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As discussed, conventional wisdom preaches that the U.S. stock market yields the highest long-term rates of return. Homes Buy one if you must, the pundits advise, but only as a comfortable place to live. Certainly, don't think of it as a bank account with a white picket fence. There's no liquidity in property. You can't take that unused bedroom to the supermarket to buy groceries, says BusinessWeek in quoting financial planner Thomas Grzymala.
In a perfectly efficient market, stock prices and company intrinsic values would move in lockstep. Thankfully, the real market is not so efficient, giving smart investors the opportunity to take advantage when a stock price diverges markedly from its underlying value. Panic and fear create buying opportunities euphoria and complacency deliver great opportunities to sell.
In Chapter 2 we tabulated and explained the volatility characteristics of two extreme types of bond contracts, neither of which are often found in real life 1) the perpetual bonds with no maturity and hence no lump sum payment at maturity (like non-callable preferred stocks) and 2) 0 coupon discount bonds which offer only one lump sum payment which includes principal and interest (like savings bonds). We found that the volatility characteristics of these two types of bonds were very different, almost opposite, as follows
Beyond the dreadful economy, the market 's recent concerns appear to revolve around four things the pounding Berkshire 's stock portfolio has taken, earnings, the exposure to derivatives, and Buffett's age, all of which are raising questions as to whether Buffett has lost his touch. Before we address each of these, let 's step back and provide some background.
The sale of endowments in the UK has been at the centre of some controversy, with suggestions that third party originations (mortgage brokers rewarded by commission on sales) have led to widespread 'mis-selling'. The 'mis-selling' relates to the contention that consumers were not made aware of the risk that endowment funds might not grow sufficiently to eventually pay off the mortgage debt. The appropriateness of using a risky investment vehicle for this purpose has also been questioned. A low interest rate environment and depressed stock market returns in recent years have led to widespread endowment shortfalls. The analysis of so called 'mis-selling' is a linguistic and analytical minefield and an issue that has not really been explored in the mortgage analysis literature (for an exception see Leece 2000c), though there is US research on agency problems and third party originations that is relevant to this issue (see LaCour Little & Chun 1999 Alexander et al. 2002). Econometric...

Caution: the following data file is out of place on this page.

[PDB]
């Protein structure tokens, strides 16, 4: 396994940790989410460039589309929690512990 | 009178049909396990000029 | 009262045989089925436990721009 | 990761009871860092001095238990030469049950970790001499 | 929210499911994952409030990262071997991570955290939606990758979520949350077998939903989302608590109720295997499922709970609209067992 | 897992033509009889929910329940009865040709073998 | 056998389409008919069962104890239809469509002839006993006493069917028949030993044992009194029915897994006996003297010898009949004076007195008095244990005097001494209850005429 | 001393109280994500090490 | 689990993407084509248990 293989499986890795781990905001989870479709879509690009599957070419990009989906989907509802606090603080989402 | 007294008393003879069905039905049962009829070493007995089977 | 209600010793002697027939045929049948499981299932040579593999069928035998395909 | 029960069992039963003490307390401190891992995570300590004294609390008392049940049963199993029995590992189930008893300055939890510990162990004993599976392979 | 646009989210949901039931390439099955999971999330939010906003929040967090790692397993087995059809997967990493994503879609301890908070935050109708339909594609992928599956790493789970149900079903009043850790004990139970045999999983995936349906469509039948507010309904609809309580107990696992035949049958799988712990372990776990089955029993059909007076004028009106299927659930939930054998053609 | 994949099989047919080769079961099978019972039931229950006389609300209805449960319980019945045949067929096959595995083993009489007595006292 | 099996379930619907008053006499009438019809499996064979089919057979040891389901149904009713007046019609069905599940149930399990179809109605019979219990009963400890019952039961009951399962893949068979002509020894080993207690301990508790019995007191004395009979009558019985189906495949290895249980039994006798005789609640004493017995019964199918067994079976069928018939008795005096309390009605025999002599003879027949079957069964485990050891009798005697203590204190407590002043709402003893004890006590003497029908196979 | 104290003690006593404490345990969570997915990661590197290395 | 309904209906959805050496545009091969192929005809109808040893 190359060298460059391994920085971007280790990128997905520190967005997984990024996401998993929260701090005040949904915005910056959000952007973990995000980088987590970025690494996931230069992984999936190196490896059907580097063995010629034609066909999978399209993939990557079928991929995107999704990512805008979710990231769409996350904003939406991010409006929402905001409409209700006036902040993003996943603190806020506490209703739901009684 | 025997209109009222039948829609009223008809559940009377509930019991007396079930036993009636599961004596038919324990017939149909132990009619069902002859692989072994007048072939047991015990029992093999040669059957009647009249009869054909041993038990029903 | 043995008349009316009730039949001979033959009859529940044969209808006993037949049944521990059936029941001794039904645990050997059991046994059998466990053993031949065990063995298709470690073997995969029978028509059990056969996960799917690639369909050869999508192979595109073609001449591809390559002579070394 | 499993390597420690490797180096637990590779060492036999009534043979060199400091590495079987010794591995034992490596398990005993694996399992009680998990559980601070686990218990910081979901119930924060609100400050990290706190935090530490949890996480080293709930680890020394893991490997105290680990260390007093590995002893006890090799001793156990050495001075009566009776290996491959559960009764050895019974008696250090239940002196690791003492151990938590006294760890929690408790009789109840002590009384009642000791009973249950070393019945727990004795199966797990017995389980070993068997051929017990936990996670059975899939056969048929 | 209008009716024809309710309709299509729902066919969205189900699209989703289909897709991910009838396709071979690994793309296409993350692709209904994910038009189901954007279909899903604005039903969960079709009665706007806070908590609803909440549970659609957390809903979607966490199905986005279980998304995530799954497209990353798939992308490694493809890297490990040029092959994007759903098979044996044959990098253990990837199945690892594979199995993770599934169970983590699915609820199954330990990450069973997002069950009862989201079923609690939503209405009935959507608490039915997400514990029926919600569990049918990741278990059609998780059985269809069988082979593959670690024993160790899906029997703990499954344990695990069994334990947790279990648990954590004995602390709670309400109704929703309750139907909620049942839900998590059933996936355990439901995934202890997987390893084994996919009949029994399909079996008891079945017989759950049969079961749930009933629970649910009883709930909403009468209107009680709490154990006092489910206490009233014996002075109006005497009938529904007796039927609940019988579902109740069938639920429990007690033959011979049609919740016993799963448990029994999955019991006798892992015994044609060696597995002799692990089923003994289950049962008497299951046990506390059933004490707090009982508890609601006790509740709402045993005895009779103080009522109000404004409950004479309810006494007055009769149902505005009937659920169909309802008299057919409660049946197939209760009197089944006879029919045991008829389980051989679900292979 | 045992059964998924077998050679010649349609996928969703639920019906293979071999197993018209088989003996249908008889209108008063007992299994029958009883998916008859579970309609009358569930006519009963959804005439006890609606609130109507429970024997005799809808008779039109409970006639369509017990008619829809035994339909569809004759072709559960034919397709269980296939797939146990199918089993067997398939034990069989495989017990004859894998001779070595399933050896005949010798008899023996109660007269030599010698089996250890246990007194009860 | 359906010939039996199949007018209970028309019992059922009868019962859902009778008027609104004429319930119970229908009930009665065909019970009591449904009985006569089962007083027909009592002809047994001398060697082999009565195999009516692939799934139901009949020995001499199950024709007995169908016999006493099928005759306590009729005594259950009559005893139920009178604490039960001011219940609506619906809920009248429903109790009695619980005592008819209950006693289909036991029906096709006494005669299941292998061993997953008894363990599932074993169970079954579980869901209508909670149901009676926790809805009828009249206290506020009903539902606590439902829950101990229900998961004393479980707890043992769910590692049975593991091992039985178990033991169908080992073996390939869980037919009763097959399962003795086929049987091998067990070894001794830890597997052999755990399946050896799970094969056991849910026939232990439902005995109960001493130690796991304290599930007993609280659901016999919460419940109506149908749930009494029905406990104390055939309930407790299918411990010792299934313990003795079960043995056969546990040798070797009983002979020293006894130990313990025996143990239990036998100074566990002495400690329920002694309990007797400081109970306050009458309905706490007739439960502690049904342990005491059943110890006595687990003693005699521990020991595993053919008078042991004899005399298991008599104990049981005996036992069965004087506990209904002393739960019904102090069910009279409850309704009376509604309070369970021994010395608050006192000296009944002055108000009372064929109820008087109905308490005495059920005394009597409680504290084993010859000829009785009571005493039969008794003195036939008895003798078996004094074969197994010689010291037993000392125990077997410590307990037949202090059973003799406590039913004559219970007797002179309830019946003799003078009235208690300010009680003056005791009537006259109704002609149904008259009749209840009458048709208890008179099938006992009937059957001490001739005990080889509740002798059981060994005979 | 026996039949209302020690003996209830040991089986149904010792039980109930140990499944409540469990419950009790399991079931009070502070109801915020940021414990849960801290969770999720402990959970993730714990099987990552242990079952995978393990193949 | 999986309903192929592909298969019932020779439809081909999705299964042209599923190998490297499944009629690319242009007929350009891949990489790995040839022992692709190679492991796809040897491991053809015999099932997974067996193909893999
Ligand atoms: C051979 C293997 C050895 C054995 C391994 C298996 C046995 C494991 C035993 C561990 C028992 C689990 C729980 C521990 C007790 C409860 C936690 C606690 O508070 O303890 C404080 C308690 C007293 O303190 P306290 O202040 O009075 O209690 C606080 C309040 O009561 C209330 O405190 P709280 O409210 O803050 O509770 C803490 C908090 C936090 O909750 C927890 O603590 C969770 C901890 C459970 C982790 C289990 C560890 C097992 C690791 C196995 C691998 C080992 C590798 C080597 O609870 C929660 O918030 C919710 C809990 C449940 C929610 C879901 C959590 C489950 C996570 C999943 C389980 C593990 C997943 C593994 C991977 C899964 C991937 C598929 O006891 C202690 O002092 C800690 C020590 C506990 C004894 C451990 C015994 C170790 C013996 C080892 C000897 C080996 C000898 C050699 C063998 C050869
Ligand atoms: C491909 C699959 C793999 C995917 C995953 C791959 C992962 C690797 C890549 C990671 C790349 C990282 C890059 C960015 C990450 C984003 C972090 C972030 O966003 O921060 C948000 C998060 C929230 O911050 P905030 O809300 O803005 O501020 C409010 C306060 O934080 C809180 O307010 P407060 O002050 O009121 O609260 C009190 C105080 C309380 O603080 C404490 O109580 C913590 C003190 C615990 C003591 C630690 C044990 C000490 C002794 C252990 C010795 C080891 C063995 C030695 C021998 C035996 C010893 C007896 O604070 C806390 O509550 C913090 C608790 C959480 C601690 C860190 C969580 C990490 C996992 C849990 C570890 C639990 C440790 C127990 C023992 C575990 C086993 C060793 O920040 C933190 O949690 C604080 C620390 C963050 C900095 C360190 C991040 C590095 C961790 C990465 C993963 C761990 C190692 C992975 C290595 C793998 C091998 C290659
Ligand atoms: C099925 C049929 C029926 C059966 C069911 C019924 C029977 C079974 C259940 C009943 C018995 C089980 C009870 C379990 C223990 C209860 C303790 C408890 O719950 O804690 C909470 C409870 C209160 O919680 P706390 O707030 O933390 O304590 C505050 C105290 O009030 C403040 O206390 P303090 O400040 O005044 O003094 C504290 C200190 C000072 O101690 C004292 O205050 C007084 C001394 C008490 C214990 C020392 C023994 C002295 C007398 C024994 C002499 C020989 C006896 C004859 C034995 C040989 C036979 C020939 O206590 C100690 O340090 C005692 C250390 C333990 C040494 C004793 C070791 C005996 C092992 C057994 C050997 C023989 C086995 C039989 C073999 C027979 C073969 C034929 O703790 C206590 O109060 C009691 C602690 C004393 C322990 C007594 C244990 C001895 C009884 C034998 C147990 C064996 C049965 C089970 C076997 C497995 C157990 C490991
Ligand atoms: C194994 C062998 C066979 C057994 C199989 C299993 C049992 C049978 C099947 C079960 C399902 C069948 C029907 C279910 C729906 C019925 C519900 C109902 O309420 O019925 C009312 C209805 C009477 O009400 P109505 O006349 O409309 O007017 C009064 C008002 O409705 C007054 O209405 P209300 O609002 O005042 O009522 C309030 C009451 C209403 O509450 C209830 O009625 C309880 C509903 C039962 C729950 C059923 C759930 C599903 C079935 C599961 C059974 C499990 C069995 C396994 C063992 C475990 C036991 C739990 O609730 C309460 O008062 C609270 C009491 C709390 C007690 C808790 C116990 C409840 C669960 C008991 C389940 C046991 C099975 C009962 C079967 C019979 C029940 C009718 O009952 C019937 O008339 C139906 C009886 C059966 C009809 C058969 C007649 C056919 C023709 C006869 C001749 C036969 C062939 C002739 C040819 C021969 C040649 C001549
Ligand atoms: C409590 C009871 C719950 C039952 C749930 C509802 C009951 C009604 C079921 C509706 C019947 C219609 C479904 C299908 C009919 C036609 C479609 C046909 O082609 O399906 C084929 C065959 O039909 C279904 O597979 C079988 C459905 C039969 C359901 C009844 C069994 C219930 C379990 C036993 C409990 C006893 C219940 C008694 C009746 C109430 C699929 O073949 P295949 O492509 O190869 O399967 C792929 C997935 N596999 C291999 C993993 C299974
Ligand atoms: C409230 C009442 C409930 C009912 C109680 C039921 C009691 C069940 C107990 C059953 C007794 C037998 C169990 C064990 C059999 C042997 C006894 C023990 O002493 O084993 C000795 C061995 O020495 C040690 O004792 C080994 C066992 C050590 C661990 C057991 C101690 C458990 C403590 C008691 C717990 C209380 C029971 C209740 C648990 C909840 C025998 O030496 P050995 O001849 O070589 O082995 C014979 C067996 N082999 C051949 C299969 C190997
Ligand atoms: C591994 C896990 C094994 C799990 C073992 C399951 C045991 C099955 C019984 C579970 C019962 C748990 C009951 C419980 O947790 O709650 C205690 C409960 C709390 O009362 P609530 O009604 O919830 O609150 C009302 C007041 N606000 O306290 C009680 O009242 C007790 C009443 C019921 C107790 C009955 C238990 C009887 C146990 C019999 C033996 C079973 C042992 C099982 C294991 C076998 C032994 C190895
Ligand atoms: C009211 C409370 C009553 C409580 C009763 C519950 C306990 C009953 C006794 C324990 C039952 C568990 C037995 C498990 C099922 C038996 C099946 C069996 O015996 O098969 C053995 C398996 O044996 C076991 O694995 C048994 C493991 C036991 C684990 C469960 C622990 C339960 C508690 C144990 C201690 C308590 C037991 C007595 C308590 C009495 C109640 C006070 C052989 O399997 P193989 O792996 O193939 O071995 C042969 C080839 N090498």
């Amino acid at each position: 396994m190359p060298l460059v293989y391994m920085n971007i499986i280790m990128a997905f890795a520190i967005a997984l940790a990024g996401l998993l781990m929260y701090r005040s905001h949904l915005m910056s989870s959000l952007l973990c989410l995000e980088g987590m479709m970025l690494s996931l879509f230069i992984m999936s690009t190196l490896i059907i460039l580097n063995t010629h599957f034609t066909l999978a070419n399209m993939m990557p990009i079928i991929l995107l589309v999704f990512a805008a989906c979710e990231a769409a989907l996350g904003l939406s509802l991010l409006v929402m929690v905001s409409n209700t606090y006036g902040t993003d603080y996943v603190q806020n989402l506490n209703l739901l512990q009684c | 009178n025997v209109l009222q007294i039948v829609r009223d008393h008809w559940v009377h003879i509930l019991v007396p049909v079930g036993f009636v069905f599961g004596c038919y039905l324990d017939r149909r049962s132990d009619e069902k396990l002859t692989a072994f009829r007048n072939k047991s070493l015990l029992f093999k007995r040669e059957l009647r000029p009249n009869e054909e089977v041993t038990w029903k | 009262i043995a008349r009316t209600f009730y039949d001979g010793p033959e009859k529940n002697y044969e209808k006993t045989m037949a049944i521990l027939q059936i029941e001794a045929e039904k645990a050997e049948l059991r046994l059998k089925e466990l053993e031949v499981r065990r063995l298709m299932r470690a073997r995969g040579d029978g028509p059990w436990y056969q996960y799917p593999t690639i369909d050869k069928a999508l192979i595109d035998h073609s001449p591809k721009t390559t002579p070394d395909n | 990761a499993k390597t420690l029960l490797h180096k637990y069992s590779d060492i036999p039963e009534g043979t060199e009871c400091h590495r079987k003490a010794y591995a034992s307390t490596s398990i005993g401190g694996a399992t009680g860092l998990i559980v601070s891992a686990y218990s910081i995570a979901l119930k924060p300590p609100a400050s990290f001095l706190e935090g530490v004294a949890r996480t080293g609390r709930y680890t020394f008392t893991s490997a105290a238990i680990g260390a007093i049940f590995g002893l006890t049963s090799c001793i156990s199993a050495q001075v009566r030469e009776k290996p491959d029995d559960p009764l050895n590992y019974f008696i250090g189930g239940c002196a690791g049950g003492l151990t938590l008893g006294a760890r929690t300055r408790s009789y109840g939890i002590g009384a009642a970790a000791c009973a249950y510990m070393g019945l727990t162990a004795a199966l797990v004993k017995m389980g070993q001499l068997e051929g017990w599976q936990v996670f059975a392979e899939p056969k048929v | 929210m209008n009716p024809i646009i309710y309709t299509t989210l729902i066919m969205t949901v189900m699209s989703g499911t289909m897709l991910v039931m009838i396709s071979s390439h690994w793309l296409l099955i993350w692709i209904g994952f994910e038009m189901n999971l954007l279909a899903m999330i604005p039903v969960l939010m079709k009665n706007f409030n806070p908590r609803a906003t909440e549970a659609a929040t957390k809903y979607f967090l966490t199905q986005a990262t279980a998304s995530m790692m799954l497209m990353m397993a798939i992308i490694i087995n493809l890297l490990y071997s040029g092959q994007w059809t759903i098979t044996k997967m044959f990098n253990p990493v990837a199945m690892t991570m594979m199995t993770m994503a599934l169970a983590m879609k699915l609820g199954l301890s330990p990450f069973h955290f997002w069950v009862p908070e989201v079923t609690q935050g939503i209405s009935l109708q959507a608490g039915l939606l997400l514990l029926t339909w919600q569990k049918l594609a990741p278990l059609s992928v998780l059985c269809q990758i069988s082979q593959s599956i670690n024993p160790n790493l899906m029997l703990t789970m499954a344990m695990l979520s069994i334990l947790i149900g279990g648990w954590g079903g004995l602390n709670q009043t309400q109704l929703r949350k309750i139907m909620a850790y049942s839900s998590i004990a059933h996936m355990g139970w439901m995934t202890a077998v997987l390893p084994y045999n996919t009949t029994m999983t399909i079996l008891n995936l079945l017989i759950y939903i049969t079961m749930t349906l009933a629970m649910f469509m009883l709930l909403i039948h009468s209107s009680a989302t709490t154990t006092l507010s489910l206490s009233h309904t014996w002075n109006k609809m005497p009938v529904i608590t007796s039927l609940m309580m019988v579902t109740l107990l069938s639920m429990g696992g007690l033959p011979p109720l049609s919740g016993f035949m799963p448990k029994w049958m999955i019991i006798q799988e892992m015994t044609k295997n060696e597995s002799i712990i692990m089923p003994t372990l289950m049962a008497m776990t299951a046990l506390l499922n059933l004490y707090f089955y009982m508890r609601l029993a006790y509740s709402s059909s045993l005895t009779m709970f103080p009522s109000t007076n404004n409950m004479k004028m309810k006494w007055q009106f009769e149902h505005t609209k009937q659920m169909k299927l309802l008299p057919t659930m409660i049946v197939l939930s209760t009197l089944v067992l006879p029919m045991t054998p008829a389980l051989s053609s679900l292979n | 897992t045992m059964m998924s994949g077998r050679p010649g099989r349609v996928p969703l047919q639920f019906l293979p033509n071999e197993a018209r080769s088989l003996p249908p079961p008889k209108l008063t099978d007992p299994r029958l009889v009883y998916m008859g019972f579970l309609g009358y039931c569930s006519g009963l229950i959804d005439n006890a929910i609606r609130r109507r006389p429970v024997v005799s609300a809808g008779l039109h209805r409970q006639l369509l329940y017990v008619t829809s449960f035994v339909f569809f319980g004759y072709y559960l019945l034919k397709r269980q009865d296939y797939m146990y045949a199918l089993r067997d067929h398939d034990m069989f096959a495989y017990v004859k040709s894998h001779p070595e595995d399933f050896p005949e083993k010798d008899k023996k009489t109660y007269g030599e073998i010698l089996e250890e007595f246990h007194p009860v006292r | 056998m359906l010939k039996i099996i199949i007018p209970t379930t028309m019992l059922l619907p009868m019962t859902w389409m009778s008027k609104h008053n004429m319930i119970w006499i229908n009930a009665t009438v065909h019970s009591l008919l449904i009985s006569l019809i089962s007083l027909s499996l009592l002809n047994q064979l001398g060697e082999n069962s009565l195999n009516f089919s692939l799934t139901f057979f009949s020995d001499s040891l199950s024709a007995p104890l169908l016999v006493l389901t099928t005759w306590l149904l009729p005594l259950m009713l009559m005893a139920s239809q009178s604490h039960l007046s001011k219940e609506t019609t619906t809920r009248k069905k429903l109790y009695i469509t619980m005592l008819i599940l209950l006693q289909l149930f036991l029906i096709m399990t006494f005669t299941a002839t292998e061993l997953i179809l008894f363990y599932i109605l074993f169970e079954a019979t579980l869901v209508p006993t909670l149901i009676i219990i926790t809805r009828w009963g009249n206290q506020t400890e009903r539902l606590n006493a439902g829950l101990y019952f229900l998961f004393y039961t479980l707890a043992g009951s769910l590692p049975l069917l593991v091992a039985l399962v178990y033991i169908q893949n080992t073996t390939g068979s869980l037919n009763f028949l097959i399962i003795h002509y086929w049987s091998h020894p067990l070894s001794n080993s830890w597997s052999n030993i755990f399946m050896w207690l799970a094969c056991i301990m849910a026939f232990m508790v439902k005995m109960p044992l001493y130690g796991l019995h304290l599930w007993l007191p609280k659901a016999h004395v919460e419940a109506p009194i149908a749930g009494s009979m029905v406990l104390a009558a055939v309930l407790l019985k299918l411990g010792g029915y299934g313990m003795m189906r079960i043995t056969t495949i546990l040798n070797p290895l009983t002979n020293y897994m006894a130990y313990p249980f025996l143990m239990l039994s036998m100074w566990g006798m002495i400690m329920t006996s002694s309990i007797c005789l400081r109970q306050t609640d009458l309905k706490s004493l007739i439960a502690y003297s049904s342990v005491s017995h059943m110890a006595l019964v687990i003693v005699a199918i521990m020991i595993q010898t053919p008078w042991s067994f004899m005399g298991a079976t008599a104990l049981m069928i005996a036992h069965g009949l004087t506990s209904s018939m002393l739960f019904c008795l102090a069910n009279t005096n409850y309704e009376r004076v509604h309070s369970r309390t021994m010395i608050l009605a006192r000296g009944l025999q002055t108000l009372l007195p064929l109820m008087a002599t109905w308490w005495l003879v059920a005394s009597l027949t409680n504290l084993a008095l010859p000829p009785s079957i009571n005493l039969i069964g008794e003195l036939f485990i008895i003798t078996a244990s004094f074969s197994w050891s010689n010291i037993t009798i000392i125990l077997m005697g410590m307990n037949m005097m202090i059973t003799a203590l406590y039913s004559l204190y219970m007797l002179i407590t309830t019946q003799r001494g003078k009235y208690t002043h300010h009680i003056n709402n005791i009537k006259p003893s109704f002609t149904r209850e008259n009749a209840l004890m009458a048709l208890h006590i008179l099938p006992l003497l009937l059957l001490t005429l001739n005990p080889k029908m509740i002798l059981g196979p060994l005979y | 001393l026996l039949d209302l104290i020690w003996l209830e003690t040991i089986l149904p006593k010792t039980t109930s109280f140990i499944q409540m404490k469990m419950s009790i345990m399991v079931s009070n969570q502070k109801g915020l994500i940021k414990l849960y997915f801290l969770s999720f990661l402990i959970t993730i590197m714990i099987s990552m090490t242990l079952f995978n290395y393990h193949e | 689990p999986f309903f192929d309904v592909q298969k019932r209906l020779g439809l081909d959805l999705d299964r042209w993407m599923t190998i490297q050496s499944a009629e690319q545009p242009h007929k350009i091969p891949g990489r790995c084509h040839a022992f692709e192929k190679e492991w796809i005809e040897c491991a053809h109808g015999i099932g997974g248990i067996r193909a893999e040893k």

Beneficial's success was lost somewhat on Angelo Mozilo. In the early to mid-1970s he and his partner, David Loeb, were busy managing a very young mortgage banking company called Countrywide Credit Industries, which went public on the New York Stock Exchange in 1969, raising 450,000. (They were hoping for 3 million.) The two men, who had met while working for a home lending company that Loeb owned part of, launched the first version of Countrywide on Loeb 's kitchen table in his apartment at 99th Street and Park Avenue in Manhattan. To hear Mozilo tell it, the owners of Loeb 's previous company had itchy fingers they couldn 't keep their hands off of the lender's escrow accounts, which legally belonged not to the company
Over the past 159 years American Express (Amex) has grown to be one of the most admired companies in the world and among the most recognized global brands, yet its stock price has plunged more than 80 percent from its peak less than two years ago, hitting a 14-year low below 10 on March 6, 2009, as shown in Figure 8.1. Figure 8.1 American Express Stock Price, March 6, 2007-March 6, 2009 Figure 8.1 American Express Stock Price, March 6, 2007-March 6, 2009
During the 1990s, some financial writers and advisors urged homeowners to cash out their home equity and invest it in the stock market. In his 1997 book, The Strategy A Homeowner's Guide to Wealth Creation (Key Porter Books), Garth Turner painted a wealthy, risk-free future for homeowners who would borrow against their home equity to buy stocks In his influential book, Stocks for the Long Run, 3rd ed. (McGraw-Hill, 2002), Wharton School professor Jeremy Siegel enthuses over stocks as the salvation for all investors who will keep the faith.5 Buy and hold through the market's ups and downs, Siegel advises. You will become wealthy. It's virtually guaranteed. Like Garth Turner, Siegel suggests (though not so emphatically) that homeowners leverage up their home financing and put their cash proceeds into the stock market. From a casual perspective, this technique to build wealth seems reasonable. Borrow mortgage money at a tax-deductible rate of 6 to 8 percent. Use that cash to buy stocks....